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ANCIENTLY, THE ROMANS USED a mixture of hydrated lime and fine-grained pumice to form strong and incredibly durable concrete, mortar and plaster—and the evidence of that cementitious wisdom still stands some 2000 years later.



bigThe Romans didn’t have a quick setting cement like we do today, rather, they used hydrated lime—a cementitious product made from limestone that was heated to drive off the carbon dioxide and transform the Calcium Carbonate into Calcium Oxide (lime)—and water. Lime does not act like a hydraulic cement on its own, and will only form Calcium Silicate Hydrate (CSH)—the all-important cementitious binder that makes concrete work—in the presence of water and pumice (pozzolan).

When lime and water are mixed with a finely graded amorphous silica (known to the Romans as pulvis puteolanus; referred to today as volcanic ash or pumice pozzolan), nearly 100% of the lime is converted to the cementitious binder chemical CSH. That's the key: in Portland-cement-based formulations, the hydraulic reaction that forms the CSH binder happens quickly and without the need for a pozzolan, but the reaction forms a trouble-making by-product—Calcium Hydroxide (CH)—at the expense of CSH.

This CH by-product not only contributes nothing to concrete strength and durability, it instigates a handful of problems that actively work against and drastically affect the integrity of the concrete (and plaster). When the CH migrates out of the concrete’s interior via capillary action, it leaves behind a network of density-compromising wormholes that both weaken the concrete and allow for the future ingress of water. This infiltrating water can contain sulfates, chlorides, and other damaging chemicals.

In the case of LimeStrong plasters, our simple lime + pozzolan + water formulation triggers none of the deleterious by-products that make modern plaster, mortar and concrete—made using Portland cement—so problematic, and short-lived. Thus, Roman methods produce densified, flexible, self-healing mortars and plasters that are not nearly as susceptible to brittleness, chemical attacks, and other problems that plague modern cement products.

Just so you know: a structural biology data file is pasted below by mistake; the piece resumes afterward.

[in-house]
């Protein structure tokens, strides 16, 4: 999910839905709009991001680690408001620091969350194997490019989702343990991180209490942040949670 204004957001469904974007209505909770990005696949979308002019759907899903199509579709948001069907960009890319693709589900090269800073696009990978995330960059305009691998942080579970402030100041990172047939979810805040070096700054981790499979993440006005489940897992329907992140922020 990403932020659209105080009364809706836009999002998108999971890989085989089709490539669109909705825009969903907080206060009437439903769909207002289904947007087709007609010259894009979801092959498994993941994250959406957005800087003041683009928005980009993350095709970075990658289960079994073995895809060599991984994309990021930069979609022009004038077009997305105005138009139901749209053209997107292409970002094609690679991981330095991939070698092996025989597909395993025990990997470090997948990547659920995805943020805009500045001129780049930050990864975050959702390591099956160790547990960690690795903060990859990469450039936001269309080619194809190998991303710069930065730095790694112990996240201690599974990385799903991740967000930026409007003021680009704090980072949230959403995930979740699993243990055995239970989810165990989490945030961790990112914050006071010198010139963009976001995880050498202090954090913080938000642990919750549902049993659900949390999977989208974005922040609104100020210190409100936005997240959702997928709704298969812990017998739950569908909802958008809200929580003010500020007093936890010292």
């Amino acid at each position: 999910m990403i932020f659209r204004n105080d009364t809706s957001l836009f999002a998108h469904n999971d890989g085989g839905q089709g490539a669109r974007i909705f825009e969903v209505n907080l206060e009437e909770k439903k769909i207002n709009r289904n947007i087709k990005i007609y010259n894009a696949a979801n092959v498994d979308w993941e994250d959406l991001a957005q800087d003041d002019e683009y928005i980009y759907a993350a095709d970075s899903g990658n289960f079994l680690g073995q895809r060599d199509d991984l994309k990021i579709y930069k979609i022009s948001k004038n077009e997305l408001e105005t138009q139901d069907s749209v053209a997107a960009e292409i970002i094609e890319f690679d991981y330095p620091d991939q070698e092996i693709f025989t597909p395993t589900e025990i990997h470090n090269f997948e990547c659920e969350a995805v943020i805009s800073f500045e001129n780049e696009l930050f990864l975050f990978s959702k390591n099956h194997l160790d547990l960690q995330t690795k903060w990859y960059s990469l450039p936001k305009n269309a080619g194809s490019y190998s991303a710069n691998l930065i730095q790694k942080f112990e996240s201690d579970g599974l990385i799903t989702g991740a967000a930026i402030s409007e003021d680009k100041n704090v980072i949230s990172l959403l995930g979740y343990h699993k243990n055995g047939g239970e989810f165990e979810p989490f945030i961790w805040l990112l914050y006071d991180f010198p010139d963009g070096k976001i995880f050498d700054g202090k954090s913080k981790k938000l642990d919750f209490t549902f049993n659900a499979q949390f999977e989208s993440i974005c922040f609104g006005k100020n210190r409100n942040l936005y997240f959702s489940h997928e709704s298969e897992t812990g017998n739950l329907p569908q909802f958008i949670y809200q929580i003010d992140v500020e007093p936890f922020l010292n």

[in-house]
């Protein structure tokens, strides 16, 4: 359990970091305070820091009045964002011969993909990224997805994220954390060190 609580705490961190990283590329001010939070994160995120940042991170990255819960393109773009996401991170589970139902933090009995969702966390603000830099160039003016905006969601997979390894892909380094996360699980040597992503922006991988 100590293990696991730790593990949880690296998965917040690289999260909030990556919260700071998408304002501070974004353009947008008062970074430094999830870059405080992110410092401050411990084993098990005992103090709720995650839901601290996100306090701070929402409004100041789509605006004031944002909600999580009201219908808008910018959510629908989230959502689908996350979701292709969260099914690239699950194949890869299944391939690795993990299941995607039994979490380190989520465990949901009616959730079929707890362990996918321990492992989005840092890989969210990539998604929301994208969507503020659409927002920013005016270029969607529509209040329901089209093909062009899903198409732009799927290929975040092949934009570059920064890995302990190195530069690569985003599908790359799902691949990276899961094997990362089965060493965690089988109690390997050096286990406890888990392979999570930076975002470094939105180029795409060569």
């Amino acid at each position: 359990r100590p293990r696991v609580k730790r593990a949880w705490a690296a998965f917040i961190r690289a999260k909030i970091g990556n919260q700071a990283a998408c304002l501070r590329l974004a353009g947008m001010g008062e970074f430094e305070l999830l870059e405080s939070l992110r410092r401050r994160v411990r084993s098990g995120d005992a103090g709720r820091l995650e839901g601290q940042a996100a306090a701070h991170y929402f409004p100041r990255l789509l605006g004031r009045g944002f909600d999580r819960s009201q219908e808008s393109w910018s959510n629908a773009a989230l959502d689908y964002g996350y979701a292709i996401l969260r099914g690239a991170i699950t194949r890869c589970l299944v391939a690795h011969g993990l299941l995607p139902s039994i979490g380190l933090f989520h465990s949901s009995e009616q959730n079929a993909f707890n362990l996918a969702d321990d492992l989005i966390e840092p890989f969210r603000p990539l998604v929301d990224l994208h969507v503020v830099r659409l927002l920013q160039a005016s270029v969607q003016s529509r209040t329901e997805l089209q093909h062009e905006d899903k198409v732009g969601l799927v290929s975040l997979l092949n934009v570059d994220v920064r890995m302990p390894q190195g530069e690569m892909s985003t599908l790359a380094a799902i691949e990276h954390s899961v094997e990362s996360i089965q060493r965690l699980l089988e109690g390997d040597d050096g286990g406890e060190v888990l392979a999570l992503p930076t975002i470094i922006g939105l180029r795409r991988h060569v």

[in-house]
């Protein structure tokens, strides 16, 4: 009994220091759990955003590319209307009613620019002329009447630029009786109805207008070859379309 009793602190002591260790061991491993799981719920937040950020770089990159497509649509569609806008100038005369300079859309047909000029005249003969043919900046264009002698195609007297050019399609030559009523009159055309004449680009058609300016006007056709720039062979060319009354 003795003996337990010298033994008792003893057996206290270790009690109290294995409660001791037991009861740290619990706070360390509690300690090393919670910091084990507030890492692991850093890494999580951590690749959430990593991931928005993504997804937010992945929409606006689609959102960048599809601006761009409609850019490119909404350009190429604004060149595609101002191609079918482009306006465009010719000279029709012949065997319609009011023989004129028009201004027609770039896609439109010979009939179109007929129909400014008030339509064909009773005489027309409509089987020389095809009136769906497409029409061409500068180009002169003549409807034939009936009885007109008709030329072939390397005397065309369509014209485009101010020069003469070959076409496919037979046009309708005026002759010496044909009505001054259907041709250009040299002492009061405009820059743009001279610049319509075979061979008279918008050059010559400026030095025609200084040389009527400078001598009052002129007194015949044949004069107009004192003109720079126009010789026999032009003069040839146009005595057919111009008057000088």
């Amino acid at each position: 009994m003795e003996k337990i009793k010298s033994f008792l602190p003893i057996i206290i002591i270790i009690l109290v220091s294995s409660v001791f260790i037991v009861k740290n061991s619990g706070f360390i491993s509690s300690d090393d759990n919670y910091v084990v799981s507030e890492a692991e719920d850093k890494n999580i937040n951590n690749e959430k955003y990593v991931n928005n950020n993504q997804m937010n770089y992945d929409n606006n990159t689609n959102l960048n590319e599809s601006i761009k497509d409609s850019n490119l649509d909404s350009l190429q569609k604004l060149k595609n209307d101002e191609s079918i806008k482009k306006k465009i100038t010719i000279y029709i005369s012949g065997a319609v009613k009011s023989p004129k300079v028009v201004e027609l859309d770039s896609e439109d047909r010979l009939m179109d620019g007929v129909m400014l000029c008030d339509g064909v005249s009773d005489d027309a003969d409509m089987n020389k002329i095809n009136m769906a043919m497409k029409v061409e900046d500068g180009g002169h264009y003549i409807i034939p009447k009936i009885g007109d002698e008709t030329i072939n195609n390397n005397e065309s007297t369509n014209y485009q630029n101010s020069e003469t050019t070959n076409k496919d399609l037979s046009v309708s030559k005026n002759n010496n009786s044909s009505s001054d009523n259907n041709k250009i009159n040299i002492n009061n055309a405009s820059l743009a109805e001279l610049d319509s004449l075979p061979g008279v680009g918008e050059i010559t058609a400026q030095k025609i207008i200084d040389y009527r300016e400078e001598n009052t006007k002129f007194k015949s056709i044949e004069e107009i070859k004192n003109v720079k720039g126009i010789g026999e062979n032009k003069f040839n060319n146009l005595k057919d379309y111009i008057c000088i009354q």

As you might expect, the addition of a high-performance natural pozzolan, like finely-ground pumice, will improve modern concrete performance as well. An extensive body of research details how pozzolan-charged concrete mix designs ignite a secondary (pozzolanic) reaction that captures deleterious CH and turns it into additional CSH. And that newly-created CSH does what you’d expect: it further densifies and strengthens the concrete, welding the aggregates into a dense, durable, almost impermeable matrix. This pozzolanic reaction—a molecular reclamation process, if you will—continues until the pozzolan is used up.


Under the guidance of Stan Petersen, the renowned expert in old-world masonry and lime plastering, Hess Pumice formulated LimeStrong: a natural pozzolan and lime plaster product that puts the strength, durability and beauty of old-world genius in the capable hands of today’s plasterers.

LimeStrong is safe to use and simple to mix, handle and apply. It is ideal for both outside and inside finishes, and creativity with color and texture is unlimited: a LimeStrong finish can be worked down to a glass-smooth finish or left rustically rough.

Naturally white in color, LimeStrong is easily tinted and colored using natural oxide color pigments.

Like Roman plaster finishes, LimeStrong finishes are impressively-enduring, are flexible and autogenously heal, give off no volatile organic compounds, provide ample working times, can be mixed and applied in a wide range of weather conditions, and result in unique and beautiful finishes—a medley limited only by the creativity and skill of the hand that applies it.

“Withstanding the test of time” is a common cliché, but is fully applicable when considering the physical body of evidence on and in countless structures world-wide—lime pozzolan plasters last and last and last.


» Ancient Roman Concrete Is About to Revolutionize Modern Architecture (BusinessWeek)
» The Secrets of Ancient Roman Concrete (History Channel)
» Riddle of Ancient Roman Concrete
» Roman Concrete (Wikipedia)

» Hess Pozz: High Performance Concrete (Website)
» How Pumice Pozzolans Super-Charge Concrete Performance (PDF)
» Pumice Pozzolan vs. Fly Ash (PDF)
» The Pozzolanic Reaction (InfoGraphic)